Help is on the way.
But it remains to be seen just how quickly that assistance will arrive and when the Tofino Bus, Vancouver Island’s only intercity bus service, will resume operations.
At a news conference on Tuesday, Premier John Horgan announced motor coach operators in the province, who have suffered tremendous revenue losses due to a massive drop in ridership in the past year because of the COVID-19 pandemic, would collectively be receiving $10.7 million from the B.C. government.
Representatives from the Wilson’s Group of Companies, which runs the Tofino Bus service, announced in early February that they would not be able to continue on without a $3 million provincial subsidy.
The Tofino Bus services 21 First Nations or organizations as well as 29 communities on Vancouver Island’s west coast.
In order to better fight the COVID-19 pandemic, the service has been shut down a couple of times in the past year, most recently in December.
Those regulations were lifted on Feb. 12, but Wilson’s reps had stated their buses would not be on the road again unless provincial financial assistance was forthcoming, to assist the company with its loss in ridership it has faced in the past year.
John Wilson, the president and CEO of the Wilson’s Group of Companies, took part in Tuesday’s news conference.
He was thrilled to see the provincial government step up and provide funding to those in his industry.
“Today is filled with a sense of overwhelming gratitude and relief by the intercity ground
transportation sector across the province and, most importantly, by the members of our rural,
remote and Indigenous communities that rely on these services,” Wilson said.
Wilson’s company has ensured provincial officials have been kept abreast of their struggles. The company launched a petition, which garnered more than 12,000 signatures, asking the province to provide some financial relief.
A few dozen letters from mayors, Chiefs from various First Nations as well as other elected officials were also sent to provincial reps on Wilson’s behalf.
“My team and I have worked tremendously hard in our advocacy efforts to shed light on the devastating losses that has left many in the ground transportation sector drowning financially,” Wilson said. “Today’s grant announcement is the life raft many in the intercity bus sector have been hoping for.”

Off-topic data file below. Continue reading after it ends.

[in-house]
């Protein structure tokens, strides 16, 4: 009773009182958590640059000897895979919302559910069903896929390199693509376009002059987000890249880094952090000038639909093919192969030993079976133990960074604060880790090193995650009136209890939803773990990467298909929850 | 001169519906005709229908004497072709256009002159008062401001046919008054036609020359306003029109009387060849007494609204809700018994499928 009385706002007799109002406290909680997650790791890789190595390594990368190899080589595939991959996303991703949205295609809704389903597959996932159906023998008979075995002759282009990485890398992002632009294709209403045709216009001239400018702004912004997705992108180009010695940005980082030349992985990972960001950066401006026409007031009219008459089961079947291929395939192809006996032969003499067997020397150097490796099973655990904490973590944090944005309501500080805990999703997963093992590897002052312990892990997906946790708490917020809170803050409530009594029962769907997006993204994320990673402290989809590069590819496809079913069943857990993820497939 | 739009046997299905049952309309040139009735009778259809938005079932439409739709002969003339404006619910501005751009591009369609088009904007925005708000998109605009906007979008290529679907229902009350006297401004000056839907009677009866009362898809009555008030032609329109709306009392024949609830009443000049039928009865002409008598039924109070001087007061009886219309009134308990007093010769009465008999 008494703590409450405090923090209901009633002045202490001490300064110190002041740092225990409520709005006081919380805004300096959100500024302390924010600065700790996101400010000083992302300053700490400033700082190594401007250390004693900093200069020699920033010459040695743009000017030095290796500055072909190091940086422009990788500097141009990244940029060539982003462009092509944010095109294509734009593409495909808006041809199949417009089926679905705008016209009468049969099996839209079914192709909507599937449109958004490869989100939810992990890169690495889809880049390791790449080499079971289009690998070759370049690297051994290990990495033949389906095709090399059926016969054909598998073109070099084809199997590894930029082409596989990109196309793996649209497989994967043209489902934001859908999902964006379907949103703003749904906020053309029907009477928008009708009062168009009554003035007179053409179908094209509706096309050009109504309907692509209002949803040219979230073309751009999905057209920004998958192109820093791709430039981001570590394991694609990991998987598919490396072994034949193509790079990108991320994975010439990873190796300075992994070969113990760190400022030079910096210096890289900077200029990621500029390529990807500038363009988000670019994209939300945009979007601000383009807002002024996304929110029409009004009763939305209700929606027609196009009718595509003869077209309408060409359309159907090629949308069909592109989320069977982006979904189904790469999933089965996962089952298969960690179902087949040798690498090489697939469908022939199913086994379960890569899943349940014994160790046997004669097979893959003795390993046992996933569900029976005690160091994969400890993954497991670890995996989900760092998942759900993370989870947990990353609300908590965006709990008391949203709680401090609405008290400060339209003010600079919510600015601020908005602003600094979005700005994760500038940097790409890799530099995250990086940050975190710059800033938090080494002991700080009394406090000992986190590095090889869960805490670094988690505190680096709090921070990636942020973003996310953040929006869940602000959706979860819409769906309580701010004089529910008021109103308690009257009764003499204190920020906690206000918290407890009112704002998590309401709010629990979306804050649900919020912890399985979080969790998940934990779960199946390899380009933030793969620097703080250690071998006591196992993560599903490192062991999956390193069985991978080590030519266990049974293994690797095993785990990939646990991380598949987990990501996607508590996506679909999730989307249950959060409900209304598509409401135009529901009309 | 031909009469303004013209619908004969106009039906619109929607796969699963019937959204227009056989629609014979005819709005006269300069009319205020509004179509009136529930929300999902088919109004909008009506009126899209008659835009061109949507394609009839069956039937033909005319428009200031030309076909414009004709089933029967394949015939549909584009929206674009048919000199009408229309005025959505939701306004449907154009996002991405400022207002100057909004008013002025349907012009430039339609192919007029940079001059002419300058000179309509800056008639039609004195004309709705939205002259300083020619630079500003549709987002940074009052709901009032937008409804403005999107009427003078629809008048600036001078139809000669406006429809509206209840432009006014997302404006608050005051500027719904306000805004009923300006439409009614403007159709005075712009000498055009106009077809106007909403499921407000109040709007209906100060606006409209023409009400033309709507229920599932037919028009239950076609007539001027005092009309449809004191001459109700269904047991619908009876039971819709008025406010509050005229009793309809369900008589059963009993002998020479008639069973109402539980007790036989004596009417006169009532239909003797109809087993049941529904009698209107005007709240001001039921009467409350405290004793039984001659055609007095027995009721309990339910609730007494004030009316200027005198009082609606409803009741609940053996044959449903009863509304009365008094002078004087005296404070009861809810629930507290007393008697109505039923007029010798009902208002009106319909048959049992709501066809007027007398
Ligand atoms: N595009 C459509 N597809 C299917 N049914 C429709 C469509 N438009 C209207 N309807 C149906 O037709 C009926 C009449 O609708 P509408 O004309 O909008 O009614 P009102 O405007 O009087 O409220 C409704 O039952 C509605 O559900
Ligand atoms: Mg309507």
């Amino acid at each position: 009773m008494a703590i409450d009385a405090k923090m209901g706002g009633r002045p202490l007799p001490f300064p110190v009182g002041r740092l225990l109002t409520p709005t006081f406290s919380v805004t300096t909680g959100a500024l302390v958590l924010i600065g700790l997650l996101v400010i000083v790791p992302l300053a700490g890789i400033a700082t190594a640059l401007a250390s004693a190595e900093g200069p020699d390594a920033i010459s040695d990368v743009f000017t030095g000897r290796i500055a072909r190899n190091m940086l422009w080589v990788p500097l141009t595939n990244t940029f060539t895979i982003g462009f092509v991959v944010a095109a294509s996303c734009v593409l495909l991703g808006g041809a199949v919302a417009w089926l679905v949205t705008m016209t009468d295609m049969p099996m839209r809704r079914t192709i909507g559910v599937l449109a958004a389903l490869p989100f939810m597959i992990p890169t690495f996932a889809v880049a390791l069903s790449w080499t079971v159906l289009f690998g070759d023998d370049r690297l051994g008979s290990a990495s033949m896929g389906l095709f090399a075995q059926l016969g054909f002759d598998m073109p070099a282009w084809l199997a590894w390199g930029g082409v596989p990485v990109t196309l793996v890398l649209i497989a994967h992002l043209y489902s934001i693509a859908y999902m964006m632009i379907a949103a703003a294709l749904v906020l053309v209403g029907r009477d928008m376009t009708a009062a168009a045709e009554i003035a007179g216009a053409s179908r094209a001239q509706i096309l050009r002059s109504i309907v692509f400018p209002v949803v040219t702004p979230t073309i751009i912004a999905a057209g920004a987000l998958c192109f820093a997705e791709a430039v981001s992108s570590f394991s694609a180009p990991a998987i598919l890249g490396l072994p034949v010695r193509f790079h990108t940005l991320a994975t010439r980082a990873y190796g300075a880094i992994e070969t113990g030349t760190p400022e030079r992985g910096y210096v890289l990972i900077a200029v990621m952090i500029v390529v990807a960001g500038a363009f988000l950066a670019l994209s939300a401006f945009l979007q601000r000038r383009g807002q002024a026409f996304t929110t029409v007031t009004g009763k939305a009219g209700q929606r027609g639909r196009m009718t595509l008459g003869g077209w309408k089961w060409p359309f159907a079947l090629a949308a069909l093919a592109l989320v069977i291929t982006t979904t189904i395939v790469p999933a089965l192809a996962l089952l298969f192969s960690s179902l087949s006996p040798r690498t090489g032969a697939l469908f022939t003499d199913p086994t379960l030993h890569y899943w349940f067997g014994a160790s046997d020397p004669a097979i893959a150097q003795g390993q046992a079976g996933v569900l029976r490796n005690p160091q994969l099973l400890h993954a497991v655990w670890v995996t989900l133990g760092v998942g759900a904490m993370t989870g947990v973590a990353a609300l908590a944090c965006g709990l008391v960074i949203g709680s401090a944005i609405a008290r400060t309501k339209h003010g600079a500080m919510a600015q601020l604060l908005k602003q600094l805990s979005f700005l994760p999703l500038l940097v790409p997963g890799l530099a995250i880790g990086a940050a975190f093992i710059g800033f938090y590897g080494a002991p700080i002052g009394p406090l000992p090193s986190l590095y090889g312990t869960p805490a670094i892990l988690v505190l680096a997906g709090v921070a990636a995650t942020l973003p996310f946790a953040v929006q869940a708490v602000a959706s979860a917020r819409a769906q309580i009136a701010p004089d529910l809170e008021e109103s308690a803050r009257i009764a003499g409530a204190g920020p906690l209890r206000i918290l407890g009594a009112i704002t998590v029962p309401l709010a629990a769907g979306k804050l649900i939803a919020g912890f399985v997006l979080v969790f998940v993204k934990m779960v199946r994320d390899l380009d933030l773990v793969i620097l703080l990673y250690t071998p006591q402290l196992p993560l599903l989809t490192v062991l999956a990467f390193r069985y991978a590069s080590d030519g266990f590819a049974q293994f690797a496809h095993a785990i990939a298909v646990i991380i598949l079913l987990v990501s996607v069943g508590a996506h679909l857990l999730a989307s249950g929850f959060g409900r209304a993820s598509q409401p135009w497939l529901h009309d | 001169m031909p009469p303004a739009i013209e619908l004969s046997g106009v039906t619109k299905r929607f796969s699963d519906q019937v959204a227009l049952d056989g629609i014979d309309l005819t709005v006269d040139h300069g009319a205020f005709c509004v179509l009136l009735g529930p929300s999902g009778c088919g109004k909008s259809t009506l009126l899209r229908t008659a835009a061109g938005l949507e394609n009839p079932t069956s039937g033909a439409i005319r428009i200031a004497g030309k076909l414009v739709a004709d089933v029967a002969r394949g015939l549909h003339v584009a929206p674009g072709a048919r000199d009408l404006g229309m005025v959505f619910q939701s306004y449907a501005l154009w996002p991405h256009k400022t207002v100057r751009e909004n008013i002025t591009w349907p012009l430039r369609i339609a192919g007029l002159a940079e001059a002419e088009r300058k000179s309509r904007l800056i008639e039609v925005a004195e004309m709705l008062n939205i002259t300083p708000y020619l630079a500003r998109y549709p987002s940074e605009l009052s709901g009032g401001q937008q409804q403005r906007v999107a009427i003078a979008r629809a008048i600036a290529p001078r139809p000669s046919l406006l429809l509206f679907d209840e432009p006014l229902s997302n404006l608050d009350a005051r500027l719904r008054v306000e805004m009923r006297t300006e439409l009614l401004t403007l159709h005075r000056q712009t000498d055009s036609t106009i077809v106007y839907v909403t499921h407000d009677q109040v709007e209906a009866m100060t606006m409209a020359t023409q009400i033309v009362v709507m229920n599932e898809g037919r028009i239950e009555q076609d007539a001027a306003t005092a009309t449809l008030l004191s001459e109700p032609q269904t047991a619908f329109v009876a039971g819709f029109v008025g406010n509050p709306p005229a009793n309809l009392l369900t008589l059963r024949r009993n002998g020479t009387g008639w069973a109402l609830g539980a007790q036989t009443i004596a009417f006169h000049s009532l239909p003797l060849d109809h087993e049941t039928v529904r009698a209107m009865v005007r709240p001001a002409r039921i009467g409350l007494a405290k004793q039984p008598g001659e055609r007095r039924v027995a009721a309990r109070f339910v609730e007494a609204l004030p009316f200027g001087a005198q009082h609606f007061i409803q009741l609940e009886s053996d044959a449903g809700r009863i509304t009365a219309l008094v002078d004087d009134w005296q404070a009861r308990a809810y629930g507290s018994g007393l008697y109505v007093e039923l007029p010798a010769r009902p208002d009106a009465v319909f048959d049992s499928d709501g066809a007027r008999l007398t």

Horgan was well aware of motor coach struggles throughout the province as people had been staying close to home during the pandemic, thus greatly affecting intercity bus services.
“These operators have seen a drastic decline in their revenues as a result of people staying in place but they’ve stayed in place themselves,” Horgan said. “They’ve hung in for the interest of the people in the region and the interest of the people of British Columbia.”
The goal is to have Tuesday’s funding announcement assist motor coach operators for the next year.
“I’m hoping this contribution today will help them get through the next number of months as we build recovery with everybody in mind as we go into the fall and into 2022,” Horgan said.
Tuesday’s announcement included an additional $16 million in funding for regional airports throughout British Columbia.
“The intention is to have all the money out the door, that has been announced today, the $27 million, by March 31,” said Minister of Transportation and Infrastructure Rob Fleming.
Companies must submit an application in order to secure a share of the funding.
“We will flow the money immediately,” Fleming said. “We’re beginning the application period today. We’ll work with companies. It’s a simple, very efficient grant application process so companies will be able to take advantage of this almost immediately and make operational plans.”
Wilson’s was expected to file its application yesterday.
Like Horgan, Fleming said lending a hand to motor coach operators and those running regional airports is vital.
“Making sure that British Columbians have access to essential services is important to our government, especially since we continue to go through the challenges of COVID-19,” Fleming said.
Fleming added he was pleased with the details of the funding announcement.
“We’ve identified a significant gap here today for some businesses that were particularly exposed to travel restrictions during this pandemic,” he said. “They needed our help. We’ve worked with them collaboratively to provide that.”
Wilson’s officials are now waiting to see if they will receive the $3 million grant they requested or a portion of that.
Samantha Wilson, the company’s brand manager, had previously said the service might not return at full capacity if the business received less than what it was asking for from the government.
That means Wilson’s could have fewer buses on the road or possibly not even operate its service seven days a week as it did previously.
Though no official restart date for service was given yesterday, John Wilson said he was hopeful the Tofino Bus service would be back up and running by the first week of April.
“We look forward to continuing to serve the communities of British Columbia for many years to come,” he added.